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Sinister 7 through the eyes (and Instagram posts) of 2018’s top female

Arden Young of Calgary tops the women's field in her first 100-miler

Photo: Instagram

The women’s race at this year’s Sinister 7 in the Alberta Rockies was won by a young woman running her first 100-miler.

Arden Young, 32, a Calgary dentist, was the first female to cross the finish line. Her time was 22 hours, 50 minutes, 29 seconds–faster than all but six (out of 21) of the women’s relay teams who completed the course, and all but six (of 11) men’s teams.

Jean-Francois Cauchon of Quebec City set a new course record of 18:17:29. 

Featuring 6,400m of elevation gain over seven legs ranging from 10.7K to 36.2K and a time cutoff of 30 hours, the race is named for the majestic Seven Sisters Mountain, an icon of the Crowsnest Pass. Runners may enter solo, or in teams of up to seven people. Finishers are known as “sinners.” The race’s website is blunt about the perils of taking it on: “This race will punish those who are not prepared.” Registration fills up almost instantly.

RELATED: Ailsa MacDonald beats entire field at Sinister 7 in first 100-miler

We caught up with Young after she’d had a chance to bank some recovery sleep back home in Calgary. “I knew it would be hard,” she says, “But I could not have fathomed just how hard it would be.” Young had not run more than 50 miles (80K) in training. “It felt a little crazy to be doubling that distance,” she says, and credits her crew with getting her through the final 60K.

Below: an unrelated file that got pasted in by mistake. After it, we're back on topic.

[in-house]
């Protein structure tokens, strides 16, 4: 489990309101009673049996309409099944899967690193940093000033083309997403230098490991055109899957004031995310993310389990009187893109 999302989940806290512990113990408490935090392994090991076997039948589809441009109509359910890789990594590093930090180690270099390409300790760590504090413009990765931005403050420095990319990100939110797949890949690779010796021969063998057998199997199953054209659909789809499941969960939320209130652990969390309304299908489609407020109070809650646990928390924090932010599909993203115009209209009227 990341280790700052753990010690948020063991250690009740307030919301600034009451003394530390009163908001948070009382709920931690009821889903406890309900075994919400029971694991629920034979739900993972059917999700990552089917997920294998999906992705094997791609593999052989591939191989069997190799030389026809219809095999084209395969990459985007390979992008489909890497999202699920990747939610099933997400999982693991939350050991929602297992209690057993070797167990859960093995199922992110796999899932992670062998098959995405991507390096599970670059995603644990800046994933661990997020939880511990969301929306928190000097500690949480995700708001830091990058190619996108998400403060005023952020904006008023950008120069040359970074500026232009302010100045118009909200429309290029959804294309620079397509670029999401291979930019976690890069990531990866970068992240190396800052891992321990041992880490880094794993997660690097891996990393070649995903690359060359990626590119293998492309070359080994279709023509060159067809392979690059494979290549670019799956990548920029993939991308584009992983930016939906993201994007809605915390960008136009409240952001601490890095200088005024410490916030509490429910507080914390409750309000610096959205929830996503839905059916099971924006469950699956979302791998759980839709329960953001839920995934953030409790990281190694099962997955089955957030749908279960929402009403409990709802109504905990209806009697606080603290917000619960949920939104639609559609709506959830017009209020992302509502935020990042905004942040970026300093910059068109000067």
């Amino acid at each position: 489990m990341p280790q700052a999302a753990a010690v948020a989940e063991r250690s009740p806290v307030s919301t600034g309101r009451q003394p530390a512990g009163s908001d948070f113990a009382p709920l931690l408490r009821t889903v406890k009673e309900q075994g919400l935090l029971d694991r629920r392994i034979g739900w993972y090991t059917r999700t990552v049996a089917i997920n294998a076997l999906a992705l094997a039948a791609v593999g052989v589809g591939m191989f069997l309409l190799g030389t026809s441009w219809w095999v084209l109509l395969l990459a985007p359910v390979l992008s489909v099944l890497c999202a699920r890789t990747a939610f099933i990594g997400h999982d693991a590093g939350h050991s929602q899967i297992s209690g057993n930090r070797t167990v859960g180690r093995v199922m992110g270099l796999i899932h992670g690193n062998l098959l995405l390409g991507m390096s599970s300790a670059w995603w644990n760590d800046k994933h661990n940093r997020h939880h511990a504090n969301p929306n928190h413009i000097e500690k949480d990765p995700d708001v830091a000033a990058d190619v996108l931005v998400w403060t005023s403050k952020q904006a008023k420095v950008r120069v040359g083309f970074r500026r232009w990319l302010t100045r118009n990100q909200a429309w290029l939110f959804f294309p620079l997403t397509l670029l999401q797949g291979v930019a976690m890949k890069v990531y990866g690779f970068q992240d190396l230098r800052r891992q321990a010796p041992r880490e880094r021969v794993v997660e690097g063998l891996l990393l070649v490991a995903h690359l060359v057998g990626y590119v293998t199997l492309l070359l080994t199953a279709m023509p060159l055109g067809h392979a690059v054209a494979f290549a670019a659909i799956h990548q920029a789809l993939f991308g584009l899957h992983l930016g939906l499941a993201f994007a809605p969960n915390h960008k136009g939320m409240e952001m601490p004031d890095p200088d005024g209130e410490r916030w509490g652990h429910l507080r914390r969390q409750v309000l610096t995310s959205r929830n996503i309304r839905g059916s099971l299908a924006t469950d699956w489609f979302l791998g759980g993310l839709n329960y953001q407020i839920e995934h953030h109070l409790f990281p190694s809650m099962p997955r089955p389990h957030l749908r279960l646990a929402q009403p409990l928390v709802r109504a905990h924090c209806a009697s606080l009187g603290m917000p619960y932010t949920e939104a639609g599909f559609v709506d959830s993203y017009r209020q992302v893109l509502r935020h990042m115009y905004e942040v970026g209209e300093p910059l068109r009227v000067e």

Young’s coach, Charles Miron, holds the 148K course record from 2011, and knows the course well. “My two friends were great,” says Young, “But they learned so much from Charles,” says Young. “He knew exactly what I needed. I came in from leg four overheated, I wasn’t eating, and I was panicking. Charles said ‘You’re ok, take these salt tabs, drink this, and off you go.’ He knew I didn’t need the pressure of decision-making at that point, and I just kept going. And my crew turned into a well-oiled machine. I’m so grateful to these people. They helped me push past limits I didn’t think it was possible to push past.”

Of course, it’s not all about the winners. But we liked Young’s approach to this race, and the way her Instagram posts tell her Sinister 7 story, in words and pictures.

In the women’s race, Elizabeth Halleran of Banff was second, in 24:40:24, and Jessi Morton-Langehaug was third, in 25:18:53.

On the men’s side, Luke Glapa of Nelson, B.C. was second, in 20:20:56, and Patrick Humenny of Kimberley, B.C., was third, in 20:28:40.

Patrick Humenny was also first in the master’s category. Brian McArthur of Red Deer was second, in 22:21:32. Troy Dzioba of Spruce Grove was third, in 23:12:21.

In the women’s master’s race, the top female was Jessica Laird of Edmonton, in 26:06:46. Second was Karen Johansen of Calgary, in 28:18:48, and third was Natalie Baldo of Calgary, in 29:27:05. 

Next year’s race is July 5-7, 2019.

Editor’s note: in an earlier version of this story, we made an assumption that Patrick Humenny was not be rewarded with both third place and first master’s, and incorrect information was published. We regret the error.